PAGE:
How does Arborcrowd make money. We charge fees but we think our standard real estate fees which we present very clearly in our offering overviews. We charge an acquisition of a point to a point to five, a disposition fee of a point and a AUM fee of about a quarter of a point to half a point and a refinance fee of a point, if there is a refinance on the property. Now the returns that we project in the business plan are net of these fees. None of our investors have to go in to do the calculations on their own. We show these calculations in the offering overview and the returns that we project on the deal level are net of these fees.
We tend to just underwrite really conservatively and be careful about the deals we present on the platform which is why we're so selective. You won't go to our platform every day and see a deal posted live to invest in. And that's just because the market right now we do not think is going is so great to buy in and is not going to survive. You know the projections right now are not going to survive a downturn so we're really carefully selective in the deals that we post on the platform and we're really conservative in our underwriting as a whole. And that's really what sets us apart from a lot of the other platforms with they're constantly rolling out new deals for investors to invest in that we've passed up on a lot of transactions they've crossed our desk and we have not decided to invest in them.
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Education is Key
I have a background also in advertising technology you know power the power of big brands finding their consumers online and how to do that. I have had some experience there but I think the common mistake that people are making in crowdfunding is actually focusing on the technology because at the end of the day for us the technology really serves as the access point to the product. And if we lose sight of that product by focusing on the technology at the end of the day when the investments do not perform well you lose your investors and nobody cares about the technology.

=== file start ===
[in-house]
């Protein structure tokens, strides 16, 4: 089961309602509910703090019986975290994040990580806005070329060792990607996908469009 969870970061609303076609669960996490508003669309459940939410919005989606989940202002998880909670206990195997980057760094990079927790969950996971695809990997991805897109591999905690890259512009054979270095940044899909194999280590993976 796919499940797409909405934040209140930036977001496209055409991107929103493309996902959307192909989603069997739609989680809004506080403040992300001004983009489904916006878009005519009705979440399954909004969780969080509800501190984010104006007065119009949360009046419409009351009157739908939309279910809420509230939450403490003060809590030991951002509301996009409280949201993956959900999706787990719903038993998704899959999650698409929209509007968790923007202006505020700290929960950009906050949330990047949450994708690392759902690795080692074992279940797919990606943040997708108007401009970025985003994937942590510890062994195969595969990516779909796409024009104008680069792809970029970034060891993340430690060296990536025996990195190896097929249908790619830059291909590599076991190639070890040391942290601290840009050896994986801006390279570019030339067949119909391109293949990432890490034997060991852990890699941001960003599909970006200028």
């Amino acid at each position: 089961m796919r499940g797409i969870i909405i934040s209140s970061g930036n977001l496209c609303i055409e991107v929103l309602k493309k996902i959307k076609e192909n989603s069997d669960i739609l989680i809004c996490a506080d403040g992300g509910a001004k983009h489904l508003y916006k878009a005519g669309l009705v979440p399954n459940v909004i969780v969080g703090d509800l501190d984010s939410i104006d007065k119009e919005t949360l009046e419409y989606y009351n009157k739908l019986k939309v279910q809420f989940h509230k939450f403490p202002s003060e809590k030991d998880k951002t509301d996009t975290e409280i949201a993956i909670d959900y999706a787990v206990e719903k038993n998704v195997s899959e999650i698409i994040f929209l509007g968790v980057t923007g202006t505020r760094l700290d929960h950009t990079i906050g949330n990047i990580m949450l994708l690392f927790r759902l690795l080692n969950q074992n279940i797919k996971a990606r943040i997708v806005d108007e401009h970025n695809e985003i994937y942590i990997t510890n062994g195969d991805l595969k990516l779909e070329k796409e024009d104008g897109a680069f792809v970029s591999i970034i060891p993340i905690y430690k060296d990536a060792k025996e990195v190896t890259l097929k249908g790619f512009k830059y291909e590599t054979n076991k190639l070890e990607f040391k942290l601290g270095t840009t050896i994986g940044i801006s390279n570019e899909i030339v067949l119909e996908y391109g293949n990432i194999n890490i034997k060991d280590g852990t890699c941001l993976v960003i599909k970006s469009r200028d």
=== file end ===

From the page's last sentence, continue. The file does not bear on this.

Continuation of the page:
I think that all investors really want at the end of the day is technology that serves them to access that product they want basic fundamentals to really access manage their portfolio how are they getting the information and once the transaction closes, how is information being delivered to them. And that's really the power of the tech in this industry. It's really servicing the product and the investors to access the product. And that's in our view towards technology overall. And unfortunately I think a lot of other companies have taken the opposite approach and they've invested a lot of money into their technology and now they really don't have the deals to support that. And in a few years from now I think there's going to be a lot of conversation around how much is that technology worth and whoever is left, do they want it even so I think to wrap to really address your question, we look at real estate first in this industry and we look at technology to service the product which is real estate.
We haven't had too many challenges with the sponsors. We're working with. Ultimately I think it's just about educating them that crowd funding is a means in which to raise capital right now. And they the common response is Well what is that. I've never heard of that or how did you do that. And I think after a brief conversation usually you get a that's very interesting and you've been successful doing that and you know you can raise the capital by doing that. And when I say yes, they say we're interested to see how that happens. And they're really not too involved on the capital raising side other than providing all of their information and track record to us. And once it happens I think you know they're a part of it and they see a little bit of how it happens that they get excited by it but they don't really look to adopt it on their own because they're busy out there finding properties investing managing properties and they really look at the funding side of the fund raising side as a different aspect of the business.